Generations of students before me, along with me, and now, after me, have grown up without learning the most important values of life: of empathy, of choosing peace and compassion over hatred and violence, of choosing equality, tolerance and respect for one’s identity as they are instead of pushing constant agendas of ideals and non-conformism attracting mistreatment. What if we taught non-violent communication while teaching rules of grammar, syntax and semantics? What if we taught history with the right telling, and with the agenda to prevent repetition of history’s egregious failings? What if we taught geography against the landscape of actual equality – where we learned lessons from the earth’s diversity and imbibed it as positive lessons for peace? What if we taught practical ways to use numbers in a way that had practical solutions to deter from conflict and choose peace instead?

 


 

Youth engagement in Europe around the issues of education for peace, sustainable development  and global citizenship

Sixty years ago, the European Union was formed, mainly with the tenet of maintaining peace on the continent. In 2017, the world has changed, and whilst peace remains of utmost importance, two other essential issues must be prioritised: sustainability and the challenges of globalisation.

As the world is becoming more interconnected, the challenges we face as a global community grow in complexity. Local actions in our respective regions have international ramifications, thus peace and security on one continent cannot be seen independently from that in other parts of the world. Social, economic and ecological sustainability – on a global scale – are crucial not only to ensure the prosperity of our own and future generations, but also to fight and prevent causes of displacement and conflict, caused by climate change and social injustice. Against common stereotypes, I think it would be ignorant to believe that the youth are unaware of the issues or indeed apathetic to their importance.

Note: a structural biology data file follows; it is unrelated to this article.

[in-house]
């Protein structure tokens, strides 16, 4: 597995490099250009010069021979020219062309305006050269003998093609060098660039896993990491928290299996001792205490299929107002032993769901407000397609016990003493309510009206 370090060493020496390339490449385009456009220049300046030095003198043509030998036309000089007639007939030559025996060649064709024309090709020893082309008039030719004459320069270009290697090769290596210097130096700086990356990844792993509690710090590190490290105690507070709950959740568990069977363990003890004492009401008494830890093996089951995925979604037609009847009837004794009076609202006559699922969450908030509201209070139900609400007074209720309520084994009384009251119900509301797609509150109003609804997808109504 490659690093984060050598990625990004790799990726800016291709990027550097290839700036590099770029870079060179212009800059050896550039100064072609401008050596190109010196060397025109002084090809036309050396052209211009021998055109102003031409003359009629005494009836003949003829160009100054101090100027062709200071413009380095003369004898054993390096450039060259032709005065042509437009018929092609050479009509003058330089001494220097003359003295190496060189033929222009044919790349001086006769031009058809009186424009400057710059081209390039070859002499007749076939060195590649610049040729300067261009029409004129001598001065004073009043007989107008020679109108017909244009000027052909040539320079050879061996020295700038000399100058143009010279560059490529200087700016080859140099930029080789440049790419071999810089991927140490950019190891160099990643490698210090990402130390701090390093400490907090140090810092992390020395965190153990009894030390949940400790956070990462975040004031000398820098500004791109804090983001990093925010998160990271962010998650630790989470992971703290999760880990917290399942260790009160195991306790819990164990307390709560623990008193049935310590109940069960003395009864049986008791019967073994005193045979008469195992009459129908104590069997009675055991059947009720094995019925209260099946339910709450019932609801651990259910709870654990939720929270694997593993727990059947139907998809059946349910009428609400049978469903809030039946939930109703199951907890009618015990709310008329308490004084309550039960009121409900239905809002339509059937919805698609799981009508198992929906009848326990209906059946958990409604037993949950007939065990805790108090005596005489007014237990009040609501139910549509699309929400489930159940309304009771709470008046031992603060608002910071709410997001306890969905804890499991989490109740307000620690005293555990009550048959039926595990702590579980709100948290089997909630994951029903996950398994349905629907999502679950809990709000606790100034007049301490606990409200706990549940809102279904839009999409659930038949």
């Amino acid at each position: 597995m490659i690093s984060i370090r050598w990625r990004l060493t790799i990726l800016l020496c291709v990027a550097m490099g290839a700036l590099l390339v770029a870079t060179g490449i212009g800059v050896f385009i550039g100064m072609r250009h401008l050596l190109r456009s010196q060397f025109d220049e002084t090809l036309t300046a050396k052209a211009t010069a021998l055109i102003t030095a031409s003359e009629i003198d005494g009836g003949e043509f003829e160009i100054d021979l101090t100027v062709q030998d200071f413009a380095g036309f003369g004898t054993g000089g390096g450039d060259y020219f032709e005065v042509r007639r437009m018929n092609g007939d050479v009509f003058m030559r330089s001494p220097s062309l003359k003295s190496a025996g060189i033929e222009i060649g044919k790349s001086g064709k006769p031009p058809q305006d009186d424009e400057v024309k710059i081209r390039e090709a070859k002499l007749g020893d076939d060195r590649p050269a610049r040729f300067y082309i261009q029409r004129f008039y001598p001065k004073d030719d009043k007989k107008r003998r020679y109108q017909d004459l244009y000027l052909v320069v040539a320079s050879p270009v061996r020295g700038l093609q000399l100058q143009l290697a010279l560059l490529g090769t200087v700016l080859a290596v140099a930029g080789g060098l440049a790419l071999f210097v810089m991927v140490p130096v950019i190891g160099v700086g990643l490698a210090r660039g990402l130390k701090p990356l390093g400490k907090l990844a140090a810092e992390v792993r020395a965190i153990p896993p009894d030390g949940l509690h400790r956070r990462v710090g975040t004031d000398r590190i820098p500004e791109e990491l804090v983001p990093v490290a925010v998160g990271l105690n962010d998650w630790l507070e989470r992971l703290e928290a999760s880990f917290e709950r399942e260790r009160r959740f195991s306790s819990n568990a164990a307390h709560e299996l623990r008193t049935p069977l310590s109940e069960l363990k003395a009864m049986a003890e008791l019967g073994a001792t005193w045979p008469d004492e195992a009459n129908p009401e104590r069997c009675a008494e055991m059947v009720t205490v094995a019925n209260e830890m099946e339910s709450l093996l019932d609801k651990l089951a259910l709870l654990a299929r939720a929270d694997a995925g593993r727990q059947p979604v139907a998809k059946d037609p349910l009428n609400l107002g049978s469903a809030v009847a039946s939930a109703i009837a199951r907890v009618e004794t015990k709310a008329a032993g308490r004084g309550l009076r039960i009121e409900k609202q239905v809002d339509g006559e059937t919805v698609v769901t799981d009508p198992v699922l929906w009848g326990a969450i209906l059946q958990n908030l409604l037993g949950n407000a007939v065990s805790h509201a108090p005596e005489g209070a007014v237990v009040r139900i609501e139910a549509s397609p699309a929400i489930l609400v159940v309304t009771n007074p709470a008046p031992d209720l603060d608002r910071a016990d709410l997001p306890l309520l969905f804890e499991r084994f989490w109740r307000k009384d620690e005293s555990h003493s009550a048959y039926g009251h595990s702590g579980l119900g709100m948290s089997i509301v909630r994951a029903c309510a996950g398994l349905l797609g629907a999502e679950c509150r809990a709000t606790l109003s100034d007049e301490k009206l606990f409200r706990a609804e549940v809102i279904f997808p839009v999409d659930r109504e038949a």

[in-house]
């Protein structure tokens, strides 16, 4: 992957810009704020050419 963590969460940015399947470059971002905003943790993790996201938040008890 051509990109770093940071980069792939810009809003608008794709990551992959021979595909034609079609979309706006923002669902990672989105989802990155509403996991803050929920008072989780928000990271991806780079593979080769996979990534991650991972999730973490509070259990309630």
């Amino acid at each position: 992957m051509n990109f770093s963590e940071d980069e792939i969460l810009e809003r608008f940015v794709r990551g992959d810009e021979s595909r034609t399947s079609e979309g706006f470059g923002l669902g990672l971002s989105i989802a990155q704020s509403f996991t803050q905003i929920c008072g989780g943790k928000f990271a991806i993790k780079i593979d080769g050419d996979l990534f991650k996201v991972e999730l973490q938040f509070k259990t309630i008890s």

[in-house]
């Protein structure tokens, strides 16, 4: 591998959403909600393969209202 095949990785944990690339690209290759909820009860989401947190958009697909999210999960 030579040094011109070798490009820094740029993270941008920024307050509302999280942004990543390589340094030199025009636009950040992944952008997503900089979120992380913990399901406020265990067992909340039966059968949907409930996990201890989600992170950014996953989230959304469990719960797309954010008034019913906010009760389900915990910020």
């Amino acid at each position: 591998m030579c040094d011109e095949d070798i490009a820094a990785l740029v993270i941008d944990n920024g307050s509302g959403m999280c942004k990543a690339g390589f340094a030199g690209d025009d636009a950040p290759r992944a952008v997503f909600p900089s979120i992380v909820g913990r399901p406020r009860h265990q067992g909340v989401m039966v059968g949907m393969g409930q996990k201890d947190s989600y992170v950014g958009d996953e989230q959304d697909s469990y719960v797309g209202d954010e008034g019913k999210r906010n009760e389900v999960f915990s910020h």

A testament to the youth’s engagement with such matters can be seen through the ‘Generation What Survey’, which has been conducted since 2013 by a partnership of two companies in France and the European Broadcasting Union. It stands as an international portrait of how young people feel: more like citizens of the world, rather than citizens of Europe. Undeniably, our educational systems have failed to adapt such a sentiment to its fundamentals and have therefore not nurtured a concept embraced by many young Europeans. I believe if fully implemented through proper education for global citizenship, it will prove invaluable in creating future policy makers, leaders and citizens who not only uphold the rule of law but act to fight global injustice and modify globalisation towards a system of benefit to all, and not just a few.